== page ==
This link talks about the monsoon trough in South America, which is separate from the ITCZ, while this book talks about the monsoon trough near Africa. Many people use the terms interchangably, even if there appear to be minor differences in definitions between the two features. Thegreatdr (talk) 18:48, 3 November 2009 (UTC)

What it rong with the external link *ITCZ in March 2011 Scientific American ?[edit]

What it rong with the external link *ITCZ in March 2011 Scientific American ? 99.181.157.185 (talk) 01:44, 3 March 2011 (UTC)

It doesn't seem to be about the ITCZ. — Arthur Rubin (talk) 05:16, 3 March 2011 (UTC)
https://www.scientificamerican.com/article.cfm?id=a-shifting-band-of-rain is now fully accessible. 209.255.78.138 (talk) 20:31, 31 March 2011 (UTC)
Cool! Thank you. 75.219.240.3 (talk) 21:14, 31 March 2011 (UTC)
Sweet. Thank you, Special:Contributions/209.255.78.138. 99.181.128.253 (talk) 23:35, 31 March 2011 (UTC)
Thanks 209...x 97.87.29.188 (talk) 21:40, 1 April 2011 (UTC)
Added related earlier article on "the band" written in the Scientific American article above: Nature Geoscience Rain Zone ("the band") Moving North http://www.scientificamerican.com/podcast/episode.cfm?id=rain-zone-moving-north-09-07-02 The current article needs a subscription to see it is about the ITCZ. 99.109.127.154 (talk) 18:44, 3 March 2011 (UTC)

What is the time window to confirm a source?[edit]

  • podcast? Are you sure this is under editorial control? However, my comment stands. However, rather than summarily deleting the comment and reference, as should be done, I'm willing to wait for some credible editor to confirm the source. — Arthur Rubin (talk) 09:44, 31 March 2011 (UTC)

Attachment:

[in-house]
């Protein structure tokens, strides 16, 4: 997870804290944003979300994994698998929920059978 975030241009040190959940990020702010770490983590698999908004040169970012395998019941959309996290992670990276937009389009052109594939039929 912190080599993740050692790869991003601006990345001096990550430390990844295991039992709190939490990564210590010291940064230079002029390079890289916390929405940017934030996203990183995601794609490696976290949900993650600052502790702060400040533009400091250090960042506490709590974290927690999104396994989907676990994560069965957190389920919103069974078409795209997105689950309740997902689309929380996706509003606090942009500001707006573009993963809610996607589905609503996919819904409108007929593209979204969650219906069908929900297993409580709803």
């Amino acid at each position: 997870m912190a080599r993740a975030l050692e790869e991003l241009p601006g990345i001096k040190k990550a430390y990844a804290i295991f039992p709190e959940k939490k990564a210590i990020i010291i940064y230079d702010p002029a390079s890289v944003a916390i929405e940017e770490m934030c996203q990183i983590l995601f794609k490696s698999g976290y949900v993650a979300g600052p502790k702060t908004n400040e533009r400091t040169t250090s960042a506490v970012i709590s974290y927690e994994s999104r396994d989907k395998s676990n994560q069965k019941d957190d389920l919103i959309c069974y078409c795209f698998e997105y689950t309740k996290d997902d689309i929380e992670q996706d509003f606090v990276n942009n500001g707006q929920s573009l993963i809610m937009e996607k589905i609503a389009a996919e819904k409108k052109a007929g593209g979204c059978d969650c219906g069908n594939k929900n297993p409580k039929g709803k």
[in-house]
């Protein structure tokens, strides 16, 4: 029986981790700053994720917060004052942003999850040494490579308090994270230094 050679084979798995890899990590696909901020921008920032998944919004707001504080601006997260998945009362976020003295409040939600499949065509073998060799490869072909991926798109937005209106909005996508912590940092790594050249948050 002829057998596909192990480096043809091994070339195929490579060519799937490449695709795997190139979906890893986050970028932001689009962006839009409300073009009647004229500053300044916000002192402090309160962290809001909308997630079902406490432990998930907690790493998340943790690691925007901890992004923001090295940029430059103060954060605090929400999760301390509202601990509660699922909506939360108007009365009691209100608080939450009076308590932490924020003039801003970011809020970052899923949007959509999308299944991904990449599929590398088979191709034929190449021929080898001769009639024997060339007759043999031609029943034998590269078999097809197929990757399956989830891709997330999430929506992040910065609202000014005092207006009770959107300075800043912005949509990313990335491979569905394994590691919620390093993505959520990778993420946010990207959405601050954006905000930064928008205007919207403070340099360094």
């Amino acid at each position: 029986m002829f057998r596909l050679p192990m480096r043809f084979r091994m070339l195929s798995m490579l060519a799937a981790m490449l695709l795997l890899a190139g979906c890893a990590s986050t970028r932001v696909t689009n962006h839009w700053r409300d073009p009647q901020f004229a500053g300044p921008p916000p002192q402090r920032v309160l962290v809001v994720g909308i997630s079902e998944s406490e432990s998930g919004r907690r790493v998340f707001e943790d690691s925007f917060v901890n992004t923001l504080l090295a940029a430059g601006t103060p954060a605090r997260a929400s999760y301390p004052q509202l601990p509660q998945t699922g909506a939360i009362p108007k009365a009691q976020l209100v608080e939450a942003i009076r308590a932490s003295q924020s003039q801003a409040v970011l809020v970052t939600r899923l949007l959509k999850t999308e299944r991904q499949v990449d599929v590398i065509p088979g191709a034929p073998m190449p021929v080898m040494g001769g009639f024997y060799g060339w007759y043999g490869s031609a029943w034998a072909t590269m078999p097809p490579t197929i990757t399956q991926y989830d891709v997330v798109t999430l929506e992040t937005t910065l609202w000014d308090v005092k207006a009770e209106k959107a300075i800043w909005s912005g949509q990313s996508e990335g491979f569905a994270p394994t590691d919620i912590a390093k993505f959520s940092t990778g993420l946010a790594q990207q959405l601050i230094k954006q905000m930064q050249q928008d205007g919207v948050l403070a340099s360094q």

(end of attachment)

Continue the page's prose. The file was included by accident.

The newer article is accessible now: https://www.scientificamerican.com/article.cfm?id=a-shifting-band-of-rain A Shifting Band of Rain: By mapping equatorial rainfall since A.D. 800, scientists have figured out how tropical weather may change through 2100 by Julian P. Sachs and Conor L. Myhrvold March 7, 2011 excerpt: "The area in which it moves is known as the Intertropical Convergence Zone (ITCZ)." 209.255.78.138 (talk) 20:31, 31 March 2011 (UTC)
Added as an external link. Thank you for finding the reference. — Arthur Rubin (talk) 20:47, 31 March 2011 (UTC)
Mr. Rubin, please see my Talk page. 209.255.78.138 (talk) 20:12, 7 April 2011 (UTC)

Merger proposal[edit]

Proposing that near-equatorial trough be merged in here.

"The Intertropical Convergence Zone is the area encircling the earth near the equator where the northeast and southeast trade winds come together. When it lies near the equator, it is called the near-equatorial trough." Huh ?

--Jerome Potts (talk) 18:17, 9 August 2013 (UTC)

NASA uses this term http://earthobservatory.nasa.gov/GlobalMaps/view.php?d1=MYDAL2_M_SKY_WV and the article near-equatorial trough appears to fit into a "Intertropical Convergence Zone (section)".

On a second look i understand that NET can also be the term for a through which is not directly connected to the ICZ, example: monsoon through which enters NET. Though i do not understand what talk means with "Huh?", since the quote from him above describes a through from the ICZ when it's closest to the NET. Prokaryotes (talk) 19:56, 3 January 2014 (UTC)

Closed as no consensus. Vsmith (talk) 12:25, 3 March 2015 (UTC)